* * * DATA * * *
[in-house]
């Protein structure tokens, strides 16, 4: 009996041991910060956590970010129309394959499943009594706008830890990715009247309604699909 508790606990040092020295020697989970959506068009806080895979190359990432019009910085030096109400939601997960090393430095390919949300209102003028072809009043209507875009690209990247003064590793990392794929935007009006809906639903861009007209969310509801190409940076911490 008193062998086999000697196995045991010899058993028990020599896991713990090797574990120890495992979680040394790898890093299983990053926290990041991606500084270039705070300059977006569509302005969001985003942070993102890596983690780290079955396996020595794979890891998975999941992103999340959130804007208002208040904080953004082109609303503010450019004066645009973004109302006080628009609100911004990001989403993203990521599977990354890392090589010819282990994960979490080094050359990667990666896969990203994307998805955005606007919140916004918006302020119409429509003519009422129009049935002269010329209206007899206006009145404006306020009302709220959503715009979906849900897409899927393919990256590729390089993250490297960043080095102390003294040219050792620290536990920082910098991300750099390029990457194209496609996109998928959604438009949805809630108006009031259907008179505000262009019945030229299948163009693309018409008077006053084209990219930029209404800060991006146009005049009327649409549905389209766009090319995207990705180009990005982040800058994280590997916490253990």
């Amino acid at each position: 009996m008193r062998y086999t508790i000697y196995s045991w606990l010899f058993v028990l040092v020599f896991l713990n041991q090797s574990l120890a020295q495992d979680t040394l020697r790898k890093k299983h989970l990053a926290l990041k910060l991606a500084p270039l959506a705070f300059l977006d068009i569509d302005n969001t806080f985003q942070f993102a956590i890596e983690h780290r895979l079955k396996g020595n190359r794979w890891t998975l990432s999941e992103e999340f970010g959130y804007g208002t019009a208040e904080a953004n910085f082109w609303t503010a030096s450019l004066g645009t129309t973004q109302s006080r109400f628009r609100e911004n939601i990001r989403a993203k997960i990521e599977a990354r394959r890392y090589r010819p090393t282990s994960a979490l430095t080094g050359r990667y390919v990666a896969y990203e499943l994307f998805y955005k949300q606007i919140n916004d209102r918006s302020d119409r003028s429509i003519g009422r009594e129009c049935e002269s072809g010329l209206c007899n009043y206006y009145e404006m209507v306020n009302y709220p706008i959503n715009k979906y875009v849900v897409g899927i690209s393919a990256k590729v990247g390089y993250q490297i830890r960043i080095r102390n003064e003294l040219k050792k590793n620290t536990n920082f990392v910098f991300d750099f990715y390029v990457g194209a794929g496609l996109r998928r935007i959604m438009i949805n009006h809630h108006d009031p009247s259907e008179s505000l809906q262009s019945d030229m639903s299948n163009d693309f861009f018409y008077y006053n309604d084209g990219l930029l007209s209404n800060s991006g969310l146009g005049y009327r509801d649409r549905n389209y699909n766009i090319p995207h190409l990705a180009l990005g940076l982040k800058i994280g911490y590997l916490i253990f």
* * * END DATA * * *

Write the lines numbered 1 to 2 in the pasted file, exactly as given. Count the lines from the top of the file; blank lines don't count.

[in-house]
């Protein structure tokens, strides 16, 4: 009996041991910060956590970010129309394959499943009594706008830890990715009247309604699909 508790606990040092020295020697989970959506068009806080895979190359990432019009910085030096109400939601997960090393430095390919949300209102003028072809009043209507875009690209990247003064590793990392794929935007009006809906639903861009007209969310509801190409940076911490 008193062998086999000697196995045991010899058993028990020599896991713990090797574990120890495992979680040394790898890093299983990053926290990041991606500084270039705070300059977006569509302005969001985003942070993102890596983690780290079955396996020595794979890891998975999941992103999340959130804007208002208040904080953004082109609303503010450019004066645009973004109302006080628009609100911004990001989403993203990521599977990354890392090589010819282990994960979490080094050359990667990666896969990203994307998805955005606007919140916004918006302020119409429509003519009422129009049935002269010329209206007899206006009145404006306020009302709220959503715009979906849900897409899927393919990256590729390089993250490297960043080095102390003294040219050792620290536990920082910098991300750099390029990457194209496609996109998928959604438009949805809630108006009031259907008179505000262009019945030229299948163009693309018409008077006053084209990219930029209404800060991006146009005049009327649409549905389209766009090319995207990705180009990005982040800058994280590997916490253990």